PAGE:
Virtual Reality will become a reality for brands.

virtual_reality_Samsung’s $99 Gear VR was recently released, and the consumer launch of the Oculus Rift is just a page flip of the calendar away. As Hollywood, Silicon Valley, and some of today’s biggest brands start diving into VR mania, the question we’re asking ourselves is if VR will finally emerge as a major new entertainment, marketing, and computing platform in 2016.

The immersive social and digital worlds of virtual reality promise new experiences and applications, many of which haven’t even been imagined yet. The looming decision for brands in 2016 is whether they begin shifting their focus to VR by adding budget and people-power to this burgeoning opportunity or use this period to listen, learn, and then strike when the right moment hits. There will surely be some first-mover advantage as we have seen with other new platforms (e.g., GE and other brands jumping on Instagram early), which will certainly keep some CMOs up at night.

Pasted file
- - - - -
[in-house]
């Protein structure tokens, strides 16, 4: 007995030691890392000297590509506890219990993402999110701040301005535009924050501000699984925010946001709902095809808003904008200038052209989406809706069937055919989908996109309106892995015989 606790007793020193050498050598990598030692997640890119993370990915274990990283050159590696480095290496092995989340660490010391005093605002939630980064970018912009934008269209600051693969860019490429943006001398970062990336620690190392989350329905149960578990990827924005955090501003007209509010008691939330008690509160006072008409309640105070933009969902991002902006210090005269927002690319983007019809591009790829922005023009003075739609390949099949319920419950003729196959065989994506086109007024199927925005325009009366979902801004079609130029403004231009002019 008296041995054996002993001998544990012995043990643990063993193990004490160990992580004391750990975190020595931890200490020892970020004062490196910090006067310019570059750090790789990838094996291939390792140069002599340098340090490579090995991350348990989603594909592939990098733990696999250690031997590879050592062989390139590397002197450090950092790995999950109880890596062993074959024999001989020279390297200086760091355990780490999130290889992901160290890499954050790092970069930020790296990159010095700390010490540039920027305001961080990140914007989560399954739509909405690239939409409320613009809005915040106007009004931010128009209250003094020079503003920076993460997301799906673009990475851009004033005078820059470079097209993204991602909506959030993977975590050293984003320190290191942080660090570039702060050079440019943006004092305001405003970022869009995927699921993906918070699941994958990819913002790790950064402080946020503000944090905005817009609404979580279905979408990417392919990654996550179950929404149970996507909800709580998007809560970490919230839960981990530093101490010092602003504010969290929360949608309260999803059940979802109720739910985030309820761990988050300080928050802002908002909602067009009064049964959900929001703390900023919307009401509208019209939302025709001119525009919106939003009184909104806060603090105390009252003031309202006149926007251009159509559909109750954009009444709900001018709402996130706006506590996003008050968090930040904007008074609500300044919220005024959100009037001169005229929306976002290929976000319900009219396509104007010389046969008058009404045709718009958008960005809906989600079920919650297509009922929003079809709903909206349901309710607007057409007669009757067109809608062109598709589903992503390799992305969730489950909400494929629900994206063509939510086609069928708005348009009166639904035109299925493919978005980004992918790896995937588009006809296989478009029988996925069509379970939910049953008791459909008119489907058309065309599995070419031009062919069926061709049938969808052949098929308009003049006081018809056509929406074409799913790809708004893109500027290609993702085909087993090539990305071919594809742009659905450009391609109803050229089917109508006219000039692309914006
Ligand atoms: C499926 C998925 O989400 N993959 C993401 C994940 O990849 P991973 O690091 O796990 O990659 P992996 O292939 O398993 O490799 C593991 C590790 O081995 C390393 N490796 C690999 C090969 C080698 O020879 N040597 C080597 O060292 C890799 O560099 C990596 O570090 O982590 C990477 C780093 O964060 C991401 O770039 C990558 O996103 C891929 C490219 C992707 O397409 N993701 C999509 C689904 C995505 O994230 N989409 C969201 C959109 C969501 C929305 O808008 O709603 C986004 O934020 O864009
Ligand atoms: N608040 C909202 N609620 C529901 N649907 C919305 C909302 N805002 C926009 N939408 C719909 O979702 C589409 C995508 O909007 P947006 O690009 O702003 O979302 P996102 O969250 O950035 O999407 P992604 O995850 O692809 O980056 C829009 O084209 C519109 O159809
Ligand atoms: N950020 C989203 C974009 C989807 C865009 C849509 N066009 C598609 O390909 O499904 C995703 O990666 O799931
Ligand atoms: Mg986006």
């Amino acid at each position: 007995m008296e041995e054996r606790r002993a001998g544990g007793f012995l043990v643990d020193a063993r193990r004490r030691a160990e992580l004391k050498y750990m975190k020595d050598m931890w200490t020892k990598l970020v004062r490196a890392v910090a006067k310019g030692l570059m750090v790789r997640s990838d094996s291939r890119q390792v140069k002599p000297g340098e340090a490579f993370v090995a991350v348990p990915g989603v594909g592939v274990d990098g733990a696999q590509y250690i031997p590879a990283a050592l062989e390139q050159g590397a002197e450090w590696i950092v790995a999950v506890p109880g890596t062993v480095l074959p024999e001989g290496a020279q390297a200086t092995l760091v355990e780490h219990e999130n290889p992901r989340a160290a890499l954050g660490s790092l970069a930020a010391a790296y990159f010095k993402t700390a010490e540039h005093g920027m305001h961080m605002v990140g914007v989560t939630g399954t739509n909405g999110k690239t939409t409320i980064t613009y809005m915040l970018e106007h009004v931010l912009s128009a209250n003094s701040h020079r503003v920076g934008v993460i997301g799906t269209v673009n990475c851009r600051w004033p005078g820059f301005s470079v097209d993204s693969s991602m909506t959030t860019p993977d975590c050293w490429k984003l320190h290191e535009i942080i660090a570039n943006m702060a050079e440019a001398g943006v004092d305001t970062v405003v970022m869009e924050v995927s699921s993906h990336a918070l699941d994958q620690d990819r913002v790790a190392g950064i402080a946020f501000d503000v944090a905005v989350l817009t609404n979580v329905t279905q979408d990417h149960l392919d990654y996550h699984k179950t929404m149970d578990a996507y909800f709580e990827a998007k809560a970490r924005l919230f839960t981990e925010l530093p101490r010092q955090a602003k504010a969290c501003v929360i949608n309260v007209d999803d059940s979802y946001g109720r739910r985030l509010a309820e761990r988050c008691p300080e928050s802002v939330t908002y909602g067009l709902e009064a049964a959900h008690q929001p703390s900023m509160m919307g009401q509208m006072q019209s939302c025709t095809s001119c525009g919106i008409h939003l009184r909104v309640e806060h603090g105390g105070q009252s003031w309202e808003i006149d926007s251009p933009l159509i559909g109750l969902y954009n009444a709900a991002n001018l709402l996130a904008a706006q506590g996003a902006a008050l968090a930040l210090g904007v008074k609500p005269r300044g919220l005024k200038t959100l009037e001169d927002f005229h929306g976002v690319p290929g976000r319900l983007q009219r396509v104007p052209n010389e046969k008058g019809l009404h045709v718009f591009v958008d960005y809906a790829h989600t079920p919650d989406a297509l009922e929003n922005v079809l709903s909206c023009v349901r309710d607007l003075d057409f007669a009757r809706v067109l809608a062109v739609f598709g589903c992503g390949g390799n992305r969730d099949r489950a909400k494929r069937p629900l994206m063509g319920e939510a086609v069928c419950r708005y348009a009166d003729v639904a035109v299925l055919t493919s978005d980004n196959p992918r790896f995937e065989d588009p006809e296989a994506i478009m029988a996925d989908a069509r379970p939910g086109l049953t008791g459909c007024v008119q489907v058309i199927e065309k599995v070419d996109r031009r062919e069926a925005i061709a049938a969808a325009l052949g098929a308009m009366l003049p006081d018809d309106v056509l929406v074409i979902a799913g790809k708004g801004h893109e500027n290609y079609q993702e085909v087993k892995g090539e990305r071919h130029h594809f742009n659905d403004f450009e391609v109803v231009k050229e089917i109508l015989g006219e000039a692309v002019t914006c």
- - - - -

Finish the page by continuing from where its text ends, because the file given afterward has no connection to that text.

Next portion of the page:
Brands are still figuring out their mobile strategies and learning what it means to market in a digital world, and VR adds yet another layer of complexity. The questions every marketer needs to be thinking about right now are:

  • How will VR affect my brand marketing, advertising, content production, and user-experience design?
  • What’s the best way to prepare for VR?
  • Is first to market worth the cost and potential pitfalls — or is not being recognized as a trailblazer just as costly?
  • Who will brands partner with to create experiences? Startups or bigger players? Fast-moving startups may have the innovation upper hand to break new ground.

These answers will surely begin to surface over the next year, but one thing is for certain — VR must be on the minds of today’s CMOs so they can be best prepared to choose the right path for their brands in the future.

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